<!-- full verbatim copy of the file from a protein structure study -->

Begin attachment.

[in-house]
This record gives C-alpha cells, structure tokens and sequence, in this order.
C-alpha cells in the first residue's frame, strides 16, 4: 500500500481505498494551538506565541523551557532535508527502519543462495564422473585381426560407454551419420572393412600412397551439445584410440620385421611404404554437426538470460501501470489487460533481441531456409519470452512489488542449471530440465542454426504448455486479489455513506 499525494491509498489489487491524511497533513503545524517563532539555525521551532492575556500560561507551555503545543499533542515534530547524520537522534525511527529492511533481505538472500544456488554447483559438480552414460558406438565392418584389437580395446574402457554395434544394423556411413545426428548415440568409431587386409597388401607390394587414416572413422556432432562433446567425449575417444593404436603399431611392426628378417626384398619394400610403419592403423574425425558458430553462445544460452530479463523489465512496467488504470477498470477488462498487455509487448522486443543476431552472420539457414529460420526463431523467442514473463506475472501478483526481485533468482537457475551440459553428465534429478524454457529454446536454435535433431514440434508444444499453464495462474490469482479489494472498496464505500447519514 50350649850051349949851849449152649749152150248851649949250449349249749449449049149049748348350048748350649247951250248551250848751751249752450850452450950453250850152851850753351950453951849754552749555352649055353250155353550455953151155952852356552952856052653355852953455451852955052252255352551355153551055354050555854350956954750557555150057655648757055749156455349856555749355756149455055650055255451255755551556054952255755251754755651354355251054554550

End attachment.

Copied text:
[in-house]
This record gives C-alpha cells, structure tokens and sequence, in this order.
C-alpha cells in the first residue's frame, strides 16, 4: 500500500481505498494551538506565541523551557532535508527502519543462495564422473585381426560407454551419420572393412600412397551439445584410440620385421611404404554437426538470460501501470489487460533481441531456409519470452512489488542449471530440465542454426504448455486479489455513506 499525494491509498489489487491524511497533513503545524517563532539555525521551532492575556500560561507551555503545543499533542515534530547524520537522534525511527529492511533481505538472500544456488554447483559438480552414460558406438565392418584389437580395446574402457554395434544394423556411413545426428548415440568409431587386409597388401607390394587414416572413422556432432562433446567425449575417444593404436603399431611392426628378417626384398619394400610403419592403423574425425558458430553462445544460452530479463523489465512496467488504470477498470477488462498487455509487448522486443543476431552472420539457414529460420526463431523467442514473463506475472501478483526481485533468482537457475551440459553428465534429478524454457529454446536454435535433431514440434508444444499453464495462474490469482479489494472498496464505500447519514 50350649850051349949851849449152649749152150248851649949250449349249749449449049149049748348350048748350649247951250248551250848751751249752450850452450950453250850152851850753351950453951849754552749555352649055353250155353550455953151155952852356552952856052653355852953455451852955052252255352551355153551055354050555854350956954750557555150057655648757055749156455349856555749355756149455055650055255451255755551556054952255755251754755651354355251054554550